Today’s young adults grew up with video games. They’re tethered to their iPhones and can’t wait for the next alert of a tweet or Instagram or Pinterest post. They don’t watch the news, they don’t read newspapers, and most of them couldn’t have read this far in an article, even one about them. They are, in today’s psychological terminology, “high novelty-seeking,” which, like most personality traits, has both benefits and pitfalls. They are easily bored risk-takers. They have the shortest attention spans that have ever existed in an adult human and care little for anything that doesn’t offer at least a brief rush of dopamine, adrenaline, or endorphin.
And it shows in how they gamble. Off-strip, you find locals and older folks (which is to say born before 1980) playing cards for an hour or three at a time, enjoying the game for its own sake. A long, slow enjoyment — the gambling equivalent of a seduction — versus “kids today” who gamble the same way they treat romantic encounters: quickly and superficially, and with high stakes since they’re risking the same amount in ten minutes that I’d risk in an hour or two if not the whole weekend.
What does this mean for the casino? The house’s advantage in blackjack is, as noted above, very small if a player knows what he’s doing. The way the house wins — the reason that Caesar’s Palace and Bally’s and the Tropicana and other great names of Las Vegas’ past were able to be built and to survive to this day (though many other legendary properties such as the Desert Inn and the Dunes are long gone) — is by players sitting down for an extended period of time.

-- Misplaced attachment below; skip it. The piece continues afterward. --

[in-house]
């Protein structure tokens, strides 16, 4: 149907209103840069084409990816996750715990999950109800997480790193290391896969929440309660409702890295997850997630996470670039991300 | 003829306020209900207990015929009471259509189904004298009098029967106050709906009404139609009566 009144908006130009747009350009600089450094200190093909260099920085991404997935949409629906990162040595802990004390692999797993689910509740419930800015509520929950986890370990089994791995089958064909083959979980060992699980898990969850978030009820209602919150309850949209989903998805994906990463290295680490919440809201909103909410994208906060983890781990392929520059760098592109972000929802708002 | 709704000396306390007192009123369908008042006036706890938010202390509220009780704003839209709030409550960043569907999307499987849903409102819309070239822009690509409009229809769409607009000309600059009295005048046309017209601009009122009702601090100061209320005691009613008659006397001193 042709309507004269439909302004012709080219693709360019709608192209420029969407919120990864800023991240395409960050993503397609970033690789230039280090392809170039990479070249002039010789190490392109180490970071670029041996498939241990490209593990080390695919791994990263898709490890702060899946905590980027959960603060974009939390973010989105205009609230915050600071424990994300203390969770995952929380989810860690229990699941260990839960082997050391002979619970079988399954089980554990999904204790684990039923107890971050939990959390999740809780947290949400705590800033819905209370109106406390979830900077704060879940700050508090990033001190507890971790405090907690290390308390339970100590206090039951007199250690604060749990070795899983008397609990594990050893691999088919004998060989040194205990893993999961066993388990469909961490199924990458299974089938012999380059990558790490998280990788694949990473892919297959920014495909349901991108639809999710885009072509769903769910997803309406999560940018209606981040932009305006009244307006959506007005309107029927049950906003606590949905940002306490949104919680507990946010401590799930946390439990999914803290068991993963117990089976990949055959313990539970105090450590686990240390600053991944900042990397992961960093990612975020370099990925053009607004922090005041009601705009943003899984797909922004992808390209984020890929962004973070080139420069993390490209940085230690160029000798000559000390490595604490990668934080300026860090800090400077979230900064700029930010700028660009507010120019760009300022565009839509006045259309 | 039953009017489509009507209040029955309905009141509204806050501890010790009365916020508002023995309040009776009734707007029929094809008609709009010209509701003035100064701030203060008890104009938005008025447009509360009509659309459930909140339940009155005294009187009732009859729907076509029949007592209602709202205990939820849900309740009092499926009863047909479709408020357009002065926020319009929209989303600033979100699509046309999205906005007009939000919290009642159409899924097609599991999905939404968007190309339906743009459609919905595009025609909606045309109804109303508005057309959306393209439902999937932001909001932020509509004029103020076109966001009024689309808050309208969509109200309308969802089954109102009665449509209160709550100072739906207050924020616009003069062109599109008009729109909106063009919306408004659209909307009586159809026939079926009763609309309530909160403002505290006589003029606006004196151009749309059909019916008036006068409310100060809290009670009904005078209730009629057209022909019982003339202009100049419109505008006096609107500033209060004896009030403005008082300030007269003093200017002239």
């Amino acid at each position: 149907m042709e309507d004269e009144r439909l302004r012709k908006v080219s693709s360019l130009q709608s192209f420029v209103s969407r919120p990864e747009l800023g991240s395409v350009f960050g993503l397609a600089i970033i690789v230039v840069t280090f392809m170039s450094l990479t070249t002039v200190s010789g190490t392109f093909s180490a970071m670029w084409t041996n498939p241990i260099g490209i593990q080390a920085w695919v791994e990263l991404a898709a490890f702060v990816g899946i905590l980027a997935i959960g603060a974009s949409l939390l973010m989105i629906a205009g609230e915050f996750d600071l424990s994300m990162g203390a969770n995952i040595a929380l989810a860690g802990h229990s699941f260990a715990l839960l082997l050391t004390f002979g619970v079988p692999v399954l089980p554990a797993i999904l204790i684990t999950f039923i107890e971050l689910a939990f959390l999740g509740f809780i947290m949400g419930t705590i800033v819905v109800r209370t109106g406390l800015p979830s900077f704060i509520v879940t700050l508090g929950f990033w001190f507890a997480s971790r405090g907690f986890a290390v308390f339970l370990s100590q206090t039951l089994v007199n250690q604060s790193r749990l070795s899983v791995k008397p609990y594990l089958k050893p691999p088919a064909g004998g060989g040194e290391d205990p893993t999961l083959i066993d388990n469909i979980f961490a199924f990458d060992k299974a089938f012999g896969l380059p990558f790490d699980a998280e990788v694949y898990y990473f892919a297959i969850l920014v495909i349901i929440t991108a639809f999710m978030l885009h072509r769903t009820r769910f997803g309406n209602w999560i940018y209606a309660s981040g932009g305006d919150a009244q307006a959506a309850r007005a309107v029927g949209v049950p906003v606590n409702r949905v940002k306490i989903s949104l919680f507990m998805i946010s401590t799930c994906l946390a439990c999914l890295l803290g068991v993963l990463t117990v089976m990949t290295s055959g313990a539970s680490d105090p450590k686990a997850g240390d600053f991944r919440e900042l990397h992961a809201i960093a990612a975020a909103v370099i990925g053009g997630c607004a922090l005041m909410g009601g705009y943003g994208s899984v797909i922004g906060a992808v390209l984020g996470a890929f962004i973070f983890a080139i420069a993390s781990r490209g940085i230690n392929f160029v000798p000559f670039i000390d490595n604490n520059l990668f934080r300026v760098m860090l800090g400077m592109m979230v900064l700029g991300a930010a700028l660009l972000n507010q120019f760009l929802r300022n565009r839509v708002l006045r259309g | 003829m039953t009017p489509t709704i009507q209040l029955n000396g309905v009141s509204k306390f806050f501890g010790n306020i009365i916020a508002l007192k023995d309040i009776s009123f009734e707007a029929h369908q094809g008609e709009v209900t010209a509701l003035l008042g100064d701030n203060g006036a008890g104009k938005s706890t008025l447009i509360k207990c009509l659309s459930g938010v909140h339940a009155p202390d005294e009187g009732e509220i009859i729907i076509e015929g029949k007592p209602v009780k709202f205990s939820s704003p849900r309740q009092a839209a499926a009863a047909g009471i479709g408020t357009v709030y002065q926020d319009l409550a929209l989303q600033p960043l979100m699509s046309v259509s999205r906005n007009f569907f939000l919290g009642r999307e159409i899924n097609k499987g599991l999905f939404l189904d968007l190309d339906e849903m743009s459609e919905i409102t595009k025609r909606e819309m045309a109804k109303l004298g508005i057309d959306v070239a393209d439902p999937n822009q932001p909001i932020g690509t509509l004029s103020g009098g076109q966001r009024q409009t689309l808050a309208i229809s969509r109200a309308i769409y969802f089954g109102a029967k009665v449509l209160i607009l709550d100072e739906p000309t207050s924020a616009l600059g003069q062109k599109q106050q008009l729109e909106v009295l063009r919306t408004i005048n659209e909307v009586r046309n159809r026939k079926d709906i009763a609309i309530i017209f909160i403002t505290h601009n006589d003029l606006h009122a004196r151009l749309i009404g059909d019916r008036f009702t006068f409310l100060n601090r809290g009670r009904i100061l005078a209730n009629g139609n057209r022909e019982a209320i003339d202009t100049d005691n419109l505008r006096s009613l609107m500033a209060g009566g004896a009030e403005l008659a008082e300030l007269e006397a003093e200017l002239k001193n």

Today’s young adults — at least those who patronize the big hotels on the Strip — don’t have the patience for that; they gamble more money per hand for a much shorter time period. It is an unintentionally sound gambling strategy. So in order for casinos to retain an ROI justifying the use of millions of square feet of expensive real estate, they have to change the rules to increase their advantage.
Most of these millennial gamblers probably haven’t thought much about the odds in casino games nor the impact of a rule change like the blackjack payout that turns “twenty-one” from one of the best games (for the gambler) into a game that’s average at best.